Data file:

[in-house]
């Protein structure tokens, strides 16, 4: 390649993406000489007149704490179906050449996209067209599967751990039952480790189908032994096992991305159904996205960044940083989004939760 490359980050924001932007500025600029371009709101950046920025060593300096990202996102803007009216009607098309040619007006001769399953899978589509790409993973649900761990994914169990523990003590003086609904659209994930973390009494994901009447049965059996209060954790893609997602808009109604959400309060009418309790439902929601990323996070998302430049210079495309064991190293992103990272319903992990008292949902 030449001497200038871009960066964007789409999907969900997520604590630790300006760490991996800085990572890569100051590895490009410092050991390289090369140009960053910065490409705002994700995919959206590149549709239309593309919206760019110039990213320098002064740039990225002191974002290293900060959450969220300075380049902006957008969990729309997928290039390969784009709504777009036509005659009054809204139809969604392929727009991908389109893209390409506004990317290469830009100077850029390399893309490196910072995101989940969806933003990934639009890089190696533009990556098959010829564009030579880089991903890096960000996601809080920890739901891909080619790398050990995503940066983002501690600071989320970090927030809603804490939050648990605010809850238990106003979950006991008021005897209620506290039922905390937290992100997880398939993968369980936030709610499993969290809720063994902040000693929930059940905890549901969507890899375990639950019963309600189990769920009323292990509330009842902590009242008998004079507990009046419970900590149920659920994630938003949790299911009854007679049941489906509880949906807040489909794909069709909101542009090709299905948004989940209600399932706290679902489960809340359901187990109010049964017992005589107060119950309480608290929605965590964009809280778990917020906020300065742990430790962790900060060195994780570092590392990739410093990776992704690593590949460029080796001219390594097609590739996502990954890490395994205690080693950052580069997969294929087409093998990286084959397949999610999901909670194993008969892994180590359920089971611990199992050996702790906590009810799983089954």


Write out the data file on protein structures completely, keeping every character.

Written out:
[in-house]
């Protein structure tokens, strides 16, 4: 390649993406000489007149704490179906050449996209067209599967751990039952480790189908032994096992991305159904996205960044940083989004939760 490359980050924001932007500025600029371009709101950046920025060593300096990202996102803007009216009607098309040619007006001769399953899978589509790409993973649900761990994914169990523990003590003086609904659209994930973390009494994901009447049965059996209060954790893609997602808009109604959400309060009418309790439902929601990323996070998302430049210079495309064991190293992103990272319903992990008292949902 030449001497200038871009960066964007789409999907969900997520604590630790300006760490991996800085990572890569100051590895490009410092050991390289090369140009960053910065490409705002994700995919959206590149549709239309593309919206760019110039990213320098002064740039990225002191974002290293900060959450969220300075380049902006957008969990729309997928290039390969784009709504777009036509005659009054809204139809969604392929727009991908389109893209390409506004990317290469830009100077850029390399893309490196910072995101989940969806933003990934639009890089190696533009990556098959010829564009030579880089991903890096960000996601809080920890739901891909080619790398050990995503940066983002501690600071989320970090927030809603804490939050648990605010809850238990106003979950006991008021005897209620506290039922905390937290992100997880398939993968369980936030709610499993969290809720063994902040000693929930059940905890549901969507890899375990639950019963309600189990769920009323292990509330009842902590009242008998004079507990009046419970900590149920659920994630938003949790299911009854007679049941489906509880949906807040489909794909069709909101542009090709299905948004989940209600399932706290679902489960809340359901187990109010049964017992005589107060119950309480608290929605965590964009809280778990917020906020300065742990430790962790900060060195994780570092590392990739410093990776992704690593590949460029080796001219390594097609590739996502990954890490395994205690080693950052580069997969294929087409093998990286084959397949999610999901909670194993008969892994180590359920089971611990199992050996702790906590009810799983089954």